“I started sweating man, I was …” Bill paused and shook his head while remembering the discomfort of the story.
“I was trying to be real cool and not panic. I’m like, ‘Holy shit, my knee’s out!’ She’s two and a half and just starting to run. I can’t chase her down.”
As Bill’s fight career struggled, sponsorship contracts began drying up compounding problems by adding financial pressures.
“I was always promising my fiancée that things would get better, but they never did,” Bill said. “My leg was always fucked up.”
“I was depressed,” Bill said. “I didn’t want to do Jiu‐Jitsu anymore. That’s how depressed I was.”
As Bill was going through this, he was out late one night having a drink in L.A. and crossed paths with a friend also going through hard times.
“Hey, you want to try something that will help?” the friend told Bill.
“That started the whole fucking cycle,” Bill said. “You get a little lick or two of courage and it opens a whole new door.”
For about a year and a half he was smoking methamphetamine and heroine.
“It was a big problem,” Bill said. “I wasn’t getting any sleep. I was disorganized. I wasn’t competitive. I wouldn’t show up for my classes and I was missing flights, too. I was neglecting everything.”
Bill was in denial. He could see the symptoms of other drug users, but not in himself.
“You think you’re up on your shit,” Bill said. “But you’re absolutely not. I was an addict. I was doing it every day. I had to. I needed it.”
I asked Bill how it all ended.
“I was chasing her with a fucking samurai sword and fifteen cops came.”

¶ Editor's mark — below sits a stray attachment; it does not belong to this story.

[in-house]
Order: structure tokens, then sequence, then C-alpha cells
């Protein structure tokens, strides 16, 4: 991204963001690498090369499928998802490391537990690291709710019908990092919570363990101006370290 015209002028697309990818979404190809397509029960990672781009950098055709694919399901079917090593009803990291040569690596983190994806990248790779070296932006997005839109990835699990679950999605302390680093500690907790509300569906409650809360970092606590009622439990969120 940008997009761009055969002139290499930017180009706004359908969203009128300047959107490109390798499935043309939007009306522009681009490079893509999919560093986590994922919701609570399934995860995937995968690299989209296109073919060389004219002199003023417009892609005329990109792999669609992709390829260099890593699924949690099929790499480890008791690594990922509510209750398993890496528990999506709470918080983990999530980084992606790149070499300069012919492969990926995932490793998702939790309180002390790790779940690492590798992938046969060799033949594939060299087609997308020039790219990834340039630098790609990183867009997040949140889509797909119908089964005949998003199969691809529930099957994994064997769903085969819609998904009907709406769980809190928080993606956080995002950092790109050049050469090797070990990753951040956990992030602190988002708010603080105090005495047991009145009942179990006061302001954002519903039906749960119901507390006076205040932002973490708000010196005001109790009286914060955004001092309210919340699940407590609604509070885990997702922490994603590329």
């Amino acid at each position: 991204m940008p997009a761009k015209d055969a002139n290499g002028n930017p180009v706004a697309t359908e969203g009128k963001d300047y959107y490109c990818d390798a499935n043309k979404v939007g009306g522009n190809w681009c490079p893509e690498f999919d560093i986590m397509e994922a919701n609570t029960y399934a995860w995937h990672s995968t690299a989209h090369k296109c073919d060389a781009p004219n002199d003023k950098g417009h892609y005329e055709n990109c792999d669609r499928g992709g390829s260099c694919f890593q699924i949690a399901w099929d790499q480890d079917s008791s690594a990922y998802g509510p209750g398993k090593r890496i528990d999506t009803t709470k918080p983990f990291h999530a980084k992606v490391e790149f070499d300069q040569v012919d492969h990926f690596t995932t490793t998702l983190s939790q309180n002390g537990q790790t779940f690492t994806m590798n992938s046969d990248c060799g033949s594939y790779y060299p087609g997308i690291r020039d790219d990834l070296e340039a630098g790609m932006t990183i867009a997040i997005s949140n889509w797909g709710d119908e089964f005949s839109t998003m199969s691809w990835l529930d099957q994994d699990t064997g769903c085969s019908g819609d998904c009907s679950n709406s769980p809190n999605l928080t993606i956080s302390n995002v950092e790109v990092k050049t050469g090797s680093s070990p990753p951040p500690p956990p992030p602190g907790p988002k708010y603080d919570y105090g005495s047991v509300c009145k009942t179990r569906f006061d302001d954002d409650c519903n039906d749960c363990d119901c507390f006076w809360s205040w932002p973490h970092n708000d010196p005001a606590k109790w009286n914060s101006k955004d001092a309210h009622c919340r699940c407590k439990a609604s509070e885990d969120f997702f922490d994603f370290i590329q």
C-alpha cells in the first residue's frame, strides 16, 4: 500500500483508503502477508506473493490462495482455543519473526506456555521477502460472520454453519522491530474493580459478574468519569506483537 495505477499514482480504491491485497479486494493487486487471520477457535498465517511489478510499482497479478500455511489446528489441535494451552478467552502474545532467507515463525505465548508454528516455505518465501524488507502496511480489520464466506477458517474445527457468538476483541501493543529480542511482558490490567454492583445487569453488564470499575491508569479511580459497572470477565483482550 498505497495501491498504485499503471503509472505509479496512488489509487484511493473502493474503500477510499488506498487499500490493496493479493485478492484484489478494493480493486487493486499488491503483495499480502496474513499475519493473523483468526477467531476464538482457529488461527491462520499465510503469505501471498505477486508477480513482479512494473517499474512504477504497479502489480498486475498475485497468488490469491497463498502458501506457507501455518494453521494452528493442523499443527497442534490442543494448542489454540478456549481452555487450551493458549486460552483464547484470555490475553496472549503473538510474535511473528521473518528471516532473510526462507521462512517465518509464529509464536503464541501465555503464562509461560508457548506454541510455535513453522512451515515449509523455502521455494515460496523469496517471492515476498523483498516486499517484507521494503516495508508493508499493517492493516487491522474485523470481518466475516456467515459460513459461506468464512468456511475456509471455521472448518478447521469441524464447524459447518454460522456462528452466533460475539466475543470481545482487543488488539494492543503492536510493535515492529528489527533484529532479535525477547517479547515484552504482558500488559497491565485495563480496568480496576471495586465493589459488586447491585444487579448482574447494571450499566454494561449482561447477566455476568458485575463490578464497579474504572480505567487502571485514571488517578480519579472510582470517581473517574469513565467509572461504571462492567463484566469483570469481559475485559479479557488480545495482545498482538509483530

He had been awake for over twenty straight days on a drug binge when his kid’s mother came late to pick up their son.
Their son started crying because he wanted to stay with Bill but she grabbed the child and ripped him from Bill’s arms.
Bill was furious and walked back in the house and slammed the door, catching his dad’s attention. When he went into his room he saw his samurai sword and decided he could slash her car tires to keep her from leaving with the kids.
When Bill stormed out of his room with the sword, his dad called the police.
“As I walked out onto sidewalk, I’m like, ‘Oh, shit. What’s up?’” Bill explained when he saw the police officers outside his home.
Bill went to county jail which led to drug and alcohol court and learning to get sober. Bill went through a six month program. He had a couple of relapses, but as I was talking to him, he had been sober for nine months.
“That gave me some time to heal, and so far so good, man.”
Bill decided it was finally time to get his knee fixed. He was tired of people asking about his comeback and was done attempting professional MMA fights on a completely torn ACL.
Seven months before our interview, doctors put a cadaver ligament in his knee and he is beginning to rehabilitate.
“I can’t wait till I get back in that cage, man,” Bill said. “MMA is where my heart is at right now.”
Bill said it is intimidating being out of action for a year, but he has a new game plan.
He walked me through his plan to strengthen his knee and resume hard training and hopefully get a contract to fight by the end of the year for his comeback.
I kept in touch with Bill for several months after our interview, and he was still training hard in the gym.
Bill was invited to the Eddie Bravo Invitational tournament, where he shocked the world.
After being out of the tournament scene for a long time, he fought his way through the tournament bracket, won three matches and made it to the finals.
Bill did not stop there.
The following weekend, Bill won the Fight To Win Pro super‐fight convincingly with a submission.
Bill is back.
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This interview is part of the book, “Motivation: Stories of Life and Success From Brazilian Jiu‐Jitsu Black Belts.” Click HERE to get it at Amazon.